Carbon Monoxide Hazards

Carbon Monoxide Hazards http://learningcenter.statefarm.com/residence/safety-1/carbon-monoxide-hazards/ bb3 Feb 7, 2011

By Staff writer State Farm™ Employee

Both naturally occurring and a by-product of man-made combustion, carbon monoxide (CO), a clear and odorless gas, is poisonous to humans and animals.

Defective furnaces, fireplaces, flues, and oil heaters are most frequently responsible for accidental CO poisonings. When improperly vented, malfunctioning home appliances like furnaces and air-conditioners can slowly fill your home with CO.

In the United States, CO leaks are responsible for an estimated 500 deaths a year and more than 15,000 trips to the emergency room. However, as CO poisoning often goes unreported, the number of instances is most likely much higher.

What Can You Look For?

CO is dangerous because there tend to be no noticeable symptoms if an individual’s CO levels are at less than 10 percent in the bloodstream.

Above 10 percent, CO poisoning symptoms may mimic the flu or a cold. At that level, symptoms may include:

  • Headache
  • Fatigue
  • Mild confusion
  • Irregular breathing and heartbeat
  • Nausea
  • Coughing
Take note especially if everyone in the home is experiencing at least some of the symptoms, and pay particular attention if pets exhibit symptoms, since animals cannot get the flu.

When CO levels exceed 20 percent, the poisoning can be fatal.

What Should You Do?

If you suspect that you or members of your family are suffering from CO poisoning:

  • Evacuate your home; get everyone outdoors immediately.
  • Call 9-1-1 from another location.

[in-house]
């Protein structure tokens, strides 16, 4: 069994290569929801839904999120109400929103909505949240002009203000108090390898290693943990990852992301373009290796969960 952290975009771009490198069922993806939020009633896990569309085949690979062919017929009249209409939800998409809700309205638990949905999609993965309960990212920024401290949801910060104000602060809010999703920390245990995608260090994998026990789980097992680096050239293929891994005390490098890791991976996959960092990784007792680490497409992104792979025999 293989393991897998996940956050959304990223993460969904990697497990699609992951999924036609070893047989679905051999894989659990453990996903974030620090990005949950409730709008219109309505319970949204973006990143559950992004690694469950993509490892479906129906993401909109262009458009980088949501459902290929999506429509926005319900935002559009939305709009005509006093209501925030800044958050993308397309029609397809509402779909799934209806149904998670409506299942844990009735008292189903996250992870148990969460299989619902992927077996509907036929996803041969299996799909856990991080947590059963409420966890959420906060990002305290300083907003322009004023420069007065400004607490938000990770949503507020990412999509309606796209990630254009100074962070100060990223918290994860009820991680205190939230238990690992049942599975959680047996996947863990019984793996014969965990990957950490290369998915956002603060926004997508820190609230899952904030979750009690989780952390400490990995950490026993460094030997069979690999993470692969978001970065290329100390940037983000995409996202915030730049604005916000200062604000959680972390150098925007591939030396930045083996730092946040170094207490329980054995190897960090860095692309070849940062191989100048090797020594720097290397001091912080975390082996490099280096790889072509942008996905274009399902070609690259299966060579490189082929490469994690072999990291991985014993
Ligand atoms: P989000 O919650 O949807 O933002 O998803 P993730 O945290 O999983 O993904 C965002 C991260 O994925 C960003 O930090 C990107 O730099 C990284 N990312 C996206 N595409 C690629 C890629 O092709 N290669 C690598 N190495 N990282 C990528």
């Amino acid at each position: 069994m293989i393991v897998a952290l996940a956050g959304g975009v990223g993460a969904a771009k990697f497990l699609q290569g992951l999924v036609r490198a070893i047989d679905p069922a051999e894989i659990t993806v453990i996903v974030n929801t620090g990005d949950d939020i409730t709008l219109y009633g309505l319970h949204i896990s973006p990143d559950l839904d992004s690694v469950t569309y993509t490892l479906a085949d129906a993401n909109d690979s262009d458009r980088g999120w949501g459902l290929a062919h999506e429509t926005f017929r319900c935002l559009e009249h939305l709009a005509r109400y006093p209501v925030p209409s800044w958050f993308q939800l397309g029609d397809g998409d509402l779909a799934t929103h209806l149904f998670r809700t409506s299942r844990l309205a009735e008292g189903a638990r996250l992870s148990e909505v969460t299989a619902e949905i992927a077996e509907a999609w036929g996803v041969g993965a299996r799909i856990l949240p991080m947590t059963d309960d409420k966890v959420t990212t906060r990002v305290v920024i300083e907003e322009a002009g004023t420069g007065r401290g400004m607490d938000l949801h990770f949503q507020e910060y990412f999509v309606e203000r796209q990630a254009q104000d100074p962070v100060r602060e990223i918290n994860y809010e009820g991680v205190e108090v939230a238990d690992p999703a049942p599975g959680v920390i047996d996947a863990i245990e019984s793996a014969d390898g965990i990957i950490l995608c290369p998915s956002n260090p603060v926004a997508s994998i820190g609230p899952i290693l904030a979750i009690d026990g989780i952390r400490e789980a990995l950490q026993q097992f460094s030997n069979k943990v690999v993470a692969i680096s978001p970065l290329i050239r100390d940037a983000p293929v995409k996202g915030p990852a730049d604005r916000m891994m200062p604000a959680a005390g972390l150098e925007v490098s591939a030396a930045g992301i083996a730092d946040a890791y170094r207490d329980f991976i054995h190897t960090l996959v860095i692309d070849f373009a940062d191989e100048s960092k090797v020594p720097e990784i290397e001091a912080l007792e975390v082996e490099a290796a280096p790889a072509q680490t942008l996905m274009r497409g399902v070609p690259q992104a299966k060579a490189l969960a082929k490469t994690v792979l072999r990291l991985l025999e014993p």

• Report it to the fire department, even if everyone is feeling better.

How Can You Prevent CO Poisoning?

Taking a small amount of time to manage your home’s risks will greatly protect you and your family.

Have your furnace and gas appliances inspected and maintained by a qualified contractor once a year. This should be done before the start of the heating months.

And keep in mind that space heaters, ovens, and any gasoline-powered engines can cause a buildup of carbon monoxide. If you suspect the appliance or tool you’re using might be causing a buildup of CO, play it safe and open a window. If you’re working in the garage, open the door. Ventilation is a sure way to disperse a buildup of the gas.

Detection

Install a CO detector on each level of your home, and in or near each sleeping area. While you shouldn’t rely solely on CO detectors, having them properly placed throughout your home can serve as a good fail-safe.

Try to keep the detectors at least 20 feet from any fuel-burning appliances and at least 10 feet from high humidity locations like bathrooms and kitchens, as moisture can sometimes trigger faulty readings. Test the batteries of your detector regularly, and if an alarm sounds, call a professional to check your gas-burning appliances.

Visit the Centers for Disease Control and Prevention (CDC) website for more information about carbon monoxide poisoning.

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